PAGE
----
How do you make credit cards cool to millennials? Just tell them they can pay for stuff online with selfies, says MasterCard. The credit card company is currently testing facial-scanning tech, fingerprint scanners, and even voice recognition to verify payments made online. All this new tech isn't coming five to 10 years from now, either. MasterCard told CNN that at least one of the methods could debut as soon as testing is done.
"The new generation, which is into selfies … I think they'll find it cool. They'll embrace it," Ajay Bhalla, the MasterCard executive who's behind the new payment methods told CNN.
Right now, MasterCard users who pay online can set up a SecureCode, that requires a password for each online purchase. The added layer of security is said to prevent hackers from stealing customers' credit cards, and it was used to protect 3 billion transactions last year. Even so, MasterCard isn't happy with the password method because it knows that customers hate passwords. Its solution? New technology that's already in use on many smartphones today.
MasterCard could use fingerprints or voice recognition to verify payments, or it could use the much more intriguing facial-scanning technology it's been testing. It would work like this: Customers who have the MasterCard app on their phones would see a pop up window appear each time they went to pay for something online. Should they choose to pay via a fingerprint scan, they simply place their finger on the sensor, and bam, they've paid -- just like you can do with Apple Pay in select apps.
Alternatively, should they prefer to use their faces instead, you simply stare at our phone and blink once to pay. The blink ensures that you're actually alive and not just a printed photograph a thief is using to steal your money.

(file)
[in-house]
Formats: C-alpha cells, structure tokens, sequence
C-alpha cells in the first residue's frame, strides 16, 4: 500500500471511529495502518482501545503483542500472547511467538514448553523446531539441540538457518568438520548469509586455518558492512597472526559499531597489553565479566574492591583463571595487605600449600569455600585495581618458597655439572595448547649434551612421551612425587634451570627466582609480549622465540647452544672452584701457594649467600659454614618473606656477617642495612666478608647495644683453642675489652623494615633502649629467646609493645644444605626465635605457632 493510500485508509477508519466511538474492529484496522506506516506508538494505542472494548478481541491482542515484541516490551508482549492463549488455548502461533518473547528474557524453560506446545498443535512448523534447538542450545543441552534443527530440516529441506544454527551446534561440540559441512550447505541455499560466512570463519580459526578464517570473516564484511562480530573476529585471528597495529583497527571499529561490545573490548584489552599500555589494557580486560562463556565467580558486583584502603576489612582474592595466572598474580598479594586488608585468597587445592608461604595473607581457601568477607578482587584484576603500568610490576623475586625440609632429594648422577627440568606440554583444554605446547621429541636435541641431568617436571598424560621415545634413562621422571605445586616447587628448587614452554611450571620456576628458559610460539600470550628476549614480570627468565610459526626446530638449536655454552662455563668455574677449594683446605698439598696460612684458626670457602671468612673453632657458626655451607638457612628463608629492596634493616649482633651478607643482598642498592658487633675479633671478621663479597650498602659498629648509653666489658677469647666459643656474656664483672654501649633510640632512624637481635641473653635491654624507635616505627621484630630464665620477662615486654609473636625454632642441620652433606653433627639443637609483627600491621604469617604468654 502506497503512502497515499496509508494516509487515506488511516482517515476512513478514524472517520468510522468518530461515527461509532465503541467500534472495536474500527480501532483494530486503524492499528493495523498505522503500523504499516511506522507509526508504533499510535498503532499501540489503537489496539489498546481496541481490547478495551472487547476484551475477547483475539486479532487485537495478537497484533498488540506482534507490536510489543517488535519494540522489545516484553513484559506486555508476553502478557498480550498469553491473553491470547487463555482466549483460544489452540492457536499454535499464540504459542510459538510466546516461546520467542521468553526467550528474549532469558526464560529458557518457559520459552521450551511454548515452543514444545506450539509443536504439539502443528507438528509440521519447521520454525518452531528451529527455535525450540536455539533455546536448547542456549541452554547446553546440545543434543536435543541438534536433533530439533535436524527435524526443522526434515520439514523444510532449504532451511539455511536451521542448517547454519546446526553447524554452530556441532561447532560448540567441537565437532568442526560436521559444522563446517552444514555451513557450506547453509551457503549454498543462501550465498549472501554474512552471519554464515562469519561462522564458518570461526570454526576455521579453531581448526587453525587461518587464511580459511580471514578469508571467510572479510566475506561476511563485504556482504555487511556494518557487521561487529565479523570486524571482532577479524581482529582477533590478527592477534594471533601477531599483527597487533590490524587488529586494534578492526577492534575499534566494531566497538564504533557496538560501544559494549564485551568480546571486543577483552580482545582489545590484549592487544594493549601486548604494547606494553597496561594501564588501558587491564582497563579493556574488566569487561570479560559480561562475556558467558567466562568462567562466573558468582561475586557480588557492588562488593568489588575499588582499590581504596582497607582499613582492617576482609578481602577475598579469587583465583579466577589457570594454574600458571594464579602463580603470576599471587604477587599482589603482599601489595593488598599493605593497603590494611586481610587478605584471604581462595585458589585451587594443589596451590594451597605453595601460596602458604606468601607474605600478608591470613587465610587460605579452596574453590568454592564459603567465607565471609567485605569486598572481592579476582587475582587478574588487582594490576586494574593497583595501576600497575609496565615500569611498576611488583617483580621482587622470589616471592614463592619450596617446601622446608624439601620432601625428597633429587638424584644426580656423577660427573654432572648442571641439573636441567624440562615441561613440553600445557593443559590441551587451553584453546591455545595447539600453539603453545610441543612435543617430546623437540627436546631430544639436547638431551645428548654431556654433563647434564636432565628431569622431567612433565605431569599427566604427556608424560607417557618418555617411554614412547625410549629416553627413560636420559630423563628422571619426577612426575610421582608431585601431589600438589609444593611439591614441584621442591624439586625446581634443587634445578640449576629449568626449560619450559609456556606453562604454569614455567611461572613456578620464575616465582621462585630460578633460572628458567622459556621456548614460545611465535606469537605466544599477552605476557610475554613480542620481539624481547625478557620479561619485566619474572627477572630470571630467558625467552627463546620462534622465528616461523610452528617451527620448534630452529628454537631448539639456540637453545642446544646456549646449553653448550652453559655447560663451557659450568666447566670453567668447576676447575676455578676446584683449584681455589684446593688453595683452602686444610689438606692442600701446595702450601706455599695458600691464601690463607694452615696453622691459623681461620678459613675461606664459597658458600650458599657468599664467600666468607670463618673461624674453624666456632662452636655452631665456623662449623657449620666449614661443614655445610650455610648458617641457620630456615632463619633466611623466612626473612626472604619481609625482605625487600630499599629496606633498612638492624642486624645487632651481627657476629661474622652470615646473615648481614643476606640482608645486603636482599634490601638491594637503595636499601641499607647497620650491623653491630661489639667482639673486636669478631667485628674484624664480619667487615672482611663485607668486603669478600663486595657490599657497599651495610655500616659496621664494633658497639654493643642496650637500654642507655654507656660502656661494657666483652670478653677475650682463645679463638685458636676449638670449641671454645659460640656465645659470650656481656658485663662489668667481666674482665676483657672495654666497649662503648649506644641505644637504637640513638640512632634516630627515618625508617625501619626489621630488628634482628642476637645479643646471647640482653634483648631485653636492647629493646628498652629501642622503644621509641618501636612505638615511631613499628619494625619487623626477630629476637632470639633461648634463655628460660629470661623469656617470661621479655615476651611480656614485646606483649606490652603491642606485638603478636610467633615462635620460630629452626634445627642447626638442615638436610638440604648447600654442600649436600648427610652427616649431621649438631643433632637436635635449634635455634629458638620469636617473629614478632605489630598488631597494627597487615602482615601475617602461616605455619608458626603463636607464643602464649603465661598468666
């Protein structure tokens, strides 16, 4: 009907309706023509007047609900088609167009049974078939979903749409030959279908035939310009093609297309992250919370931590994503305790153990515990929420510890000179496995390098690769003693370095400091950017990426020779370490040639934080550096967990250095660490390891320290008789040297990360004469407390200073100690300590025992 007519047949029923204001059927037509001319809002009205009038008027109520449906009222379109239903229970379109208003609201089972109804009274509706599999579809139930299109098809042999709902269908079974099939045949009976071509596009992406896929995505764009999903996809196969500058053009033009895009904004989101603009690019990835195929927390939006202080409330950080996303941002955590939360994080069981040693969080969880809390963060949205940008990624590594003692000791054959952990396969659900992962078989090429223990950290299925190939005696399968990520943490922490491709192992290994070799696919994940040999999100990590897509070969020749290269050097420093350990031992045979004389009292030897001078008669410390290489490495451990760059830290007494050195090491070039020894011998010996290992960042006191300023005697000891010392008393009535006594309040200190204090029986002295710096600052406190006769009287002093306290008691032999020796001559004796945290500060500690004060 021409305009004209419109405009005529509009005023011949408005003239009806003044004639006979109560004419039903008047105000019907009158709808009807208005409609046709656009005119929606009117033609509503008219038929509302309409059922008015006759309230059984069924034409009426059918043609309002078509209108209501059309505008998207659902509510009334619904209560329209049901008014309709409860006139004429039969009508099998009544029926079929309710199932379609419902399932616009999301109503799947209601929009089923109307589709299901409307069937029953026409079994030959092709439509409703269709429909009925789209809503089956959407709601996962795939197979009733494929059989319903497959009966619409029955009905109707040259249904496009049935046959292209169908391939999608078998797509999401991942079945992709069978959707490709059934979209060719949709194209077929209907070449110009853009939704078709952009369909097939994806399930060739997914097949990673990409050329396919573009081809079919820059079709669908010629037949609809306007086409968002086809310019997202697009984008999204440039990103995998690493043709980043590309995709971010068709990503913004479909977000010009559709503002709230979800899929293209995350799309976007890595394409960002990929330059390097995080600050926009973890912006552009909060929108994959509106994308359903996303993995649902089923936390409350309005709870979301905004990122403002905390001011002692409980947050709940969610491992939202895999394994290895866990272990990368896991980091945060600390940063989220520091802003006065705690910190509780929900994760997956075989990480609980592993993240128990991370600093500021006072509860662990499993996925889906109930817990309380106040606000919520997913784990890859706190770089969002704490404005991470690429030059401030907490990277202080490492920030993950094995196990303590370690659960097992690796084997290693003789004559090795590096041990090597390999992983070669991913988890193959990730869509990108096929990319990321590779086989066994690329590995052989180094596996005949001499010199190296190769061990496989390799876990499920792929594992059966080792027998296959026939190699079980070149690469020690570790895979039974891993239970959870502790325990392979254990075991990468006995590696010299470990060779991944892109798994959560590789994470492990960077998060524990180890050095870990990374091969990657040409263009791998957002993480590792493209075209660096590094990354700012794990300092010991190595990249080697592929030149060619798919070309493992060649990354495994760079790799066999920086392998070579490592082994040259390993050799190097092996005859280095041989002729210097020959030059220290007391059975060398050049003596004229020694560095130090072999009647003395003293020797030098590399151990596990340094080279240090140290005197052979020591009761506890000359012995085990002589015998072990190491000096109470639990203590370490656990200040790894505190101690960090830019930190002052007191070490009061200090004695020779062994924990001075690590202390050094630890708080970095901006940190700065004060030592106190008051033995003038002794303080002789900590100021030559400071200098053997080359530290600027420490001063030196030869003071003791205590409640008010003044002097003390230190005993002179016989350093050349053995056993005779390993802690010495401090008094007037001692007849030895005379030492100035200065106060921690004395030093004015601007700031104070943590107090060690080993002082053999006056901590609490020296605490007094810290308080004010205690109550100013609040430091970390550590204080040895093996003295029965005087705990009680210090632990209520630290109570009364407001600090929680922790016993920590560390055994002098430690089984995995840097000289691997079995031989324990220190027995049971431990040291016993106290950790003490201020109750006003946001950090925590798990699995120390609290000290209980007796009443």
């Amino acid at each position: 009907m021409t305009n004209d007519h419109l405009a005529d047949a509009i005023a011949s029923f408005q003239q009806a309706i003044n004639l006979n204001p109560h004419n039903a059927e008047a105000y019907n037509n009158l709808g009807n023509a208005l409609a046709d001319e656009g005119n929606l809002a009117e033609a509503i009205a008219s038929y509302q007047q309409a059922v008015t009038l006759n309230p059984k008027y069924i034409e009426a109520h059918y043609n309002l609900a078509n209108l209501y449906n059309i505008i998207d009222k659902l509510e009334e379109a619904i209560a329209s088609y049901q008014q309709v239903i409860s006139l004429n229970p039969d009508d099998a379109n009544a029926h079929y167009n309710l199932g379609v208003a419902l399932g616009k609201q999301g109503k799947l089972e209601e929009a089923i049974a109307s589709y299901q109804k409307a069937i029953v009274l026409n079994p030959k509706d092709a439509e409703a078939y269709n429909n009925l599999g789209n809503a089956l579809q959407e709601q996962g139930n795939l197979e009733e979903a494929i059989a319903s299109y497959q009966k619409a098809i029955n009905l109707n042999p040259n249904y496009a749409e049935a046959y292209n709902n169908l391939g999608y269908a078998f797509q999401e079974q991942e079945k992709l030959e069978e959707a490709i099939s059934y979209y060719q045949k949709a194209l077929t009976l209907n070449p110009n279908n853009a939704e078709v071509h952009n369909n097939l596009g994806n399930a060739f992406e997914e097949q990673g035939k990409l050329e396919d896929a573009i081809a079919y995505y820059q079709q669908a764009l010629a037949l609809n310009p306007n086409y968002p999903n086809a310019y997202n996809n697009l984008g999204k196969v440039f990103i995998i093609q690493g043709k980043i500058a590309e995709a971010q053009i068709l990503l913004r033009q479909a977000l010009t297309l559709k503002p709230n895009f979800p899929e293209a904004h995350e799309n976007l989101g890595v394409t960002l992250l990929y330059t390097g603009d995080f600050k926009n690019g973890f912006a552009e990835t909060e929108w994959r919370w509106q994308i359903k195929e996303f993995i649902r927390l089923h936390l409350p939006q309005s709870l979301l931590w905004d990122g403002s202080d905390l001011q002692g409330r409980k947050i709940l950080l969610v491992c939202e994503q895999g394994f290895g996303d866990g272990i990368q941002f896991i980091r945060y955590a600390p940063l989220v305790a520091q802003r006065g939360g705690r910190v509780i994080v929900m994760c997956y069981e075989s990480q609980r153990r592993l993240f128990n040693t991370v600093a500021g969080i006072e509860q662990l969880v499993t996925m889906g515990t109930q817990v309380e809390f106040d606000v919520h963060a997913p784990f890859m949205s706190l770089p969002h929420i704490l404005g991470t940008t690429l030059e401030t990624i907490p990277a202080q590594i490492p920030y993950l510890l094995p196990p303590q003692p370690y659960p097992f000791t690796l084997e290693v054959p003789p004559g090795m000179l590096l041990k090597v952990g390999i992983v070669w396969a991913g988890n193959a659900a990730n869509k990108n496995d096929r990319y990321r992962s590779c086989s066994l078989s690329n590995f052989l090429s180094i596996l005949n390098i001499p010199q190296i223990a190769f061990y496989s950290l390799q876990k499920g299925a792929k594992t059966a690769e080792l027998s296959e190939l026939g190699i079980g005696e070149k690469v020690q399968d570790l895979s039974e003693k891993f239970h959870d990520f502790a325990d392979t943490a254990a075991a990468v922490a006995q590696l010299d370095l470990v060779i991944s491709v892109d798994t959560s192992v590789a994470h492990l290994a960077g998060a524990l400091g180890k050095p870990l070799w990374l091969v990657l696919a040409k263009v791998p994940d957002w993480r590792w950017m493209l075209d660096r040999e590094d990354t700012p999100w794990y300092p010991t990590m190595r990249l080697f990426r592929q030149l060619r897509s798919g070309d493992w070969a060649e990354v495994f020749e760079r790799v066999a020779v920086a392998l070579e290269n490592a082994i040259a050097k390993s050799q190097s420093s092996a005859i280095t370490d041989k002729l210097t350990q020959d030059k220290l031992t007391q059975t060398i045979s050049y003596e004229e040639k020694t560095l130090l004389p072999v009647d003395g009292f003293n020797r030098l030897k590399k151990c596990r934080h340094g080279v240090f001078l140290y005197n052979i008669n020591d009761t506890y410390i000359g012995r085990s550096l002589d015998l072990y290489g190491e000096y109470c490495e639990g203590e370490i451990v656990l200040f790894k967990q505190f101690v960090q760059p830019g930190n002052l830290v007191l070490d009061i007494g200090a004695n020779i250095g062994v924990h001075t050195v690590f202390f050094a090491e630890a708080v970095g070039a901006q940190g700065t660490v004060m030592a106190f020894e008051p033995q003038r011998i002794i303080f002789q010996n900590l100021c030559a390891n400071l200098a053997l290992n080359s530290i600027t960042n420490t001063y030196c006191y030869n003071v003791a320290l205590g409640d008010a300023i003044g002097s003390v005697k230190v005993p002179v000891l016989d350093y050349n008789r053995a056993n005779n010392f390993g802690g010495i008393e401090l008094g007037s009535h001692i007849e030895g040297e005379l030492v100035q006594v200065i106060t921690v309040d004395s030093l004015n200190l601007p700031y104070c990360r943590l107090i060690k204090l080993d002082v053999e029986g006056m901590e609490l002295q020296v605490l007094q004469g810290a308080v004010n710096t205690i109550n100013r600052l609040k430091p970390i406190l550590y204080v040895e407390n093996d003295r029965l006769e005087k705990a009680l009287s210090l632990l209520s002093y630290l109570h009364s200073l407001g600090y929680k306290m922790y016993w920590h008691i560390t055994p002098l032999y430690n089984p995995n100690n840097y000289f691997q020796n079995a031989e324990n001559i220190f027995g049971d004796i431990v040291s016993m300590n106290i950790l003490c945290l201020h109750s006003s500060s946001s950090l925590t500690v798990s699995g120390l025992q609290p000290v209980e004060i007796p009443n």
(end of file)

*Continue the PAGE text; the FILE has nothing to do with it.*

MasterCard said it won't get access to a picture of your face or your fingerprint, either, so your personal visage and fingerprint remain secret. When you scan your fingerprint, a code is created, which never leaves your device. When you scan your face, the map of your features will be translated into 0s and 1s, which will then travel the Internet to MasterCard for verification.
Bhalla explicitly stated that MasterCard can't reconstruct your face from the digits, and all the biometric info is transmitted securely to the company's encrypted servers.
All three payment methods will son be tested with 500 customers, and the new method could launch after that. MasterCard's been working directly with Apple, Microsoft, BlackBerry, Google, and Samsung to ensure its tech works on any phone. The credit card company is waiting for two banks to approve the tech, but it wouldn't say which ones will get it first.
MasterCard also said it's working with Nymi -- the company behind the wearable that identifies users by their unique heartbeat patterns -- to verify purchases using its tech, too. Then you wouldn't even need to blink or move a finger to pay -- you'd simply sit with your heart beating like you do every day.
You can watch the full interview on CNN.